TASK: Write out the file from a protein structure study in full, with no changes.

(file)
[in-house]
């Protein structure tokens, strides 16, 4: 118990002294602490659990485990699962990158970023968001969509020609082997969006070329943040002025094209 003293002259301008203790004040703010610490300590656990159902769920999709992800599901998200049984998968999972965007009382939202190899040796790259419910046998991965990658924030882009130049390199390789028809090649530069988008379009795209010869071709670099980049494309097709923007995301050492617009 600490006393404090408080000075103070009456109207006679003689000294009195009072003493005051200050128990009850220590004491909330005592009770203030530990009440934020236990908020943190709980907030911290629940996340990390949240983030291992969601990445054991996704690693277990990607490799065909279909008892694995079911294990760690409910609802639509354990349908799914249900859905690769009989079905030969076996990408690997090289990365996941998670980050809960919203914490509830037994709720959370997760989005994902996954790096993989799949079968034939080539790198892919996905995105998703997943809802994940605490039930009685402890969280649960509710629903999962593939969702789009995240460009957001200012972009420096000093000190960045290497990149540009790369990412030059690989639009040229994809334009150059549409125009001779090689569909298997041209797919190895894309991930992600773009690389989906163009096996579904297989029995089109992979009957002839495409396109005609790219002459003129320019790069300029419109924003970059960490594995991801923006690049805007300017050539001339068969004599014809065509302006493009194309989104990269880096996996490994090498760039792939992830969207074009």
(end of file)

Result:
[in-house]
């Protein structure tokens, strides 16, 4: 118990002294602490659990485990699962990158970023968001969509020609082997969006070329943040002025094209 003293002259301008203790004040703010610490300590656990159902769920999709992800599901998200049984998968999972965007009382939202190899040796790259419910046998991965990658924030882009130049390199390789028809090649530069988008379009795209010869071709670099980049494309097709923007995301050492617009 600490006393404090408080000075103070009456109207006679003689000294009195009072003493005051200050128990009850220590004491909330005592009770203030530990009440934020236990908020943190709980907030911290629940996340990390949240983030291992969601990445054991996704690693277990990607490799065909279909008892694995079911294990760690409910609802639509354990349908799914249900859905690769009989079905030969076996990408690997090289990365996941998670980050809960919203914490509830037994709720959370997760989005994902996954790096993989799949079968034939080539790198892919996905995105998703997943809802994940605490039930009685402890969280649960509710629903999962593939969702789009995240460009957001200012972009420096000093000190960045290497990149540009790369990412030059690989639009040229994809334009150059549409125009001779090689569909298997041209797919190895894309991930992600773009690389989906163009096996579904297989029995089109992979009957002839495409396109005609790219002459003129320019790069300029419109924003970059960490594995991801923006690049805007300017050539001339068969004599014809065509302006493009194309989104990269880096996996490994090498760039792939992830969207074009």